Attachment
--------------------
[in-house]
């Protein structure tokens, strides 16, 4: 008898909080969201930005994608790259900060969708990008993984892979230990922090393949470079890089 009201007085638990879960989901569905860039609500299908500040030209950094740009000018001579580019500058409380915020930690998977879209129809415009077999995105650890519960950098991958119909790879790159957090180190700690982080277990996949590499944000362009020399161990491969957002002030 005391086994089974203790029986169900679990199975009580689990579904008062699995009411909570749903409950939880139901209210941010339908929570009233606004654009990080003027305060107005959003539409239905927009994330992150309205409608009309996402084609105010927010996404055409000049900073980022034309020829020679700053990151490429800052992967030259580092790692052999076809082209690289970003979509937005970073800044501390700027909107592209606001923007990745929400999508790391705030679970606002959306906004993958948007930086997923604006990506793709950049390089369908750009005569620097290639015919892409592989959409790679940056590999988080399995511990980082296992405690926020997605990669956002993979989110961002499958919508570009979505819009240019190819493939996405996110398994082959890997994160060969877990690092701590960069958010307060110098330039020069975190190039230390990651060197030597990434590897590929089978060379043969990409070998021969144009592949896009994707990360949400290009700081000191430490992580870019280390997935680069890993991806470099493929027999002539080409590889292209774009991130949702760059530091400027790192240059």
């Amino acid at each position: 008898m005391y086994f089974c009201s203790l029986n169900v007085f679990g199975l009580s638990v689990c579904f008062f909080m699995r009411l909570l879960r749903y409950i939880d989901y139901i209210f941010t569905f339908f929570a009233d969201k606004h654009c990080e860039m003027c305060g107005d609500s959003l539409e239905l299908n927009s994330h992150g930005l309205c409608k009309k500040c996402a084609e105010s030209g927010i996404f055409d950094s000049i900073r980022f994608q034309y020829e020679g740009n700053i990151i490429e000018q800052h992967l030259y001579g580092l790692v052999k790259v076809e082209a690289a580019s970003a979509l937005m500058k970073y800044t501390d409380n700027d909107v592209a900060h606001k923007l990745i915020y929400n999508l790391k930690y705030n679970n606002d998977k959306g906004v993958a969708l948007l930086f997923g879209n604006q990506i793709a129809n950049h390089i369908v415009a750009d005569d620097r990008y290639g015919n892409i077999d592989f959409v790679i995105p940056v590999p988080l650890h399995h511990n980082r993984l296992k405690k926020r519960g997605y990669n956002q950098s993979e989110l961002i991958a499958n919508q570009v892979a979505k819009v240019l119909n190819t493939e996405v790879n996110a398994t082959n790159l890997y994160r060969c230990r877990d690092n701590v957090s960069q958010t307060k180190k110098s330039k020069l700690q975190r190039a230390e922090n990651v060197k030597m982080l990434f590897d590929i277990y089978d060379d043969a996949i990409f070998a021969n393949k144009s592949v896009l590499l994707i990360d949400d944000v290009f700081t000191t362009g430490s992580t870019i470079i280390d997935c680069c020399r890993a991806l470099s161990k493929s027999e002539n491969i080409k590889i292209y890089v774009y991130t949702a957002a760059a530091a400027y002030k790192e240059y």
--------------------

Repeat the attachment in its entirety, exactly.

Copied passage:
[in-house]
């Protein structure tokens, strides 16, 4: 008898909080969201930005994608790259900060969708990008993984892979230990922090393949470079890089 009201007085638990879960989901569905860039609500299908500040030209950094740009000018001579580019500058409380915020930690998977879209129809415009077999995105650890519960950098991958119909790879790159957090180190700690982080277990996949590499944000362009020399161990491969957002002030 005391086994089974203790029986169900679990199975009580689990579904008062699995009411909570749903409950939880139901209210941010339908929570009233606004654009990080003027305060107005959003539409239905927009994330992150309205409608009309996402084609105010927010996404055409000049900073980022034309020829020679700053990151490429800052992967030259580092790692052999076809082209690289970003979509937005970073800044501390700027909107592209606001923007990745929400999508790391705030679970606002959306906004993958948007930086997923604006990506793709950049390089369908750009005569620097290639015919892409592989959409790679940056590999988080399995511990980082296992405690926020997605990669956002993979989110961002499958919508570009979505819009240019190819493939996405996110398994082959890997994160060969877990690092701590960069958010307060110098330039020069975190190039230390990651060197030597990434590897590929089978060379043969990409070998021969144009592949896009994707990360949400290009700081000191430490992580870019280390997935680069890993991806470099493929027999002539080409590889292209774009991130949702760059530091400027790192240059």
């Amino acid at each position: 008898m005391y086994f089974c009201s203790l029986n169900v007085f679990g199975l009580s638990v689990c579904f008062f909080m699995r009411l909570l879960r749903y409950i939880d989901y139901i209210f941010t569905f339908f929570a009233d969201k606004h654009c990080e860039m003027c305060g107005d609500s959003l539409e239905l299908n927009s994330h992150g930005l309205c409608k009309k500040c996402a084609e105010s030209g927010i996404f055409d950094s000049i900073r980022f994608q034309y020829e020679g740009n700053i990151i490429e000018q800052h992967l030259y001579g580092l790692v052999k790259v076809e082209a690289a580019s970003a979509l937005m500058k970073y800044t501390d409380n700027d909107v592209a900060h606001k923007l990745i915020y929400n999508l790391k930690y705030n679970n606002d998977k959306g906004v993958a969708l948007l930086f997923g879209n604006q990506i793709a129809n950049h390089i369908v415009a750009d005569d620097r990008y290639g015919n892409i077999d592989f959409v790679i995105p940056v590999p988080l650890h399995h511990n980082r993984l296992k405690k926020r519960g997605y990669n956002q950098s993979e989110l961002i991958a499958n919508q570009v892979a979505k819009v240019l119909n190819t493939e996405v790879n996110a398994t082959n790159l890997y994160r060969c230990r877990d690092n701590v957090s960069q958010t307060k180190k110098s330039k020069l700690q975190r190039a230390e922090n990651v060197k030597m982080l990434f590897d590929i277990y089978d060379d043969a996949i990409f070998a021969n393949k144009s592949v896009l590499l994707i990360d949400d944000v290009f700081t000191t362009g430490s992580t870019i470079i280390d997935c680069c020399r890993a991806l470099s161990k493929s027999e002539n491969i080409k590889i292209y890089v774009y991130t949702a957002a760059a530091a400027y002030k790192e240059y």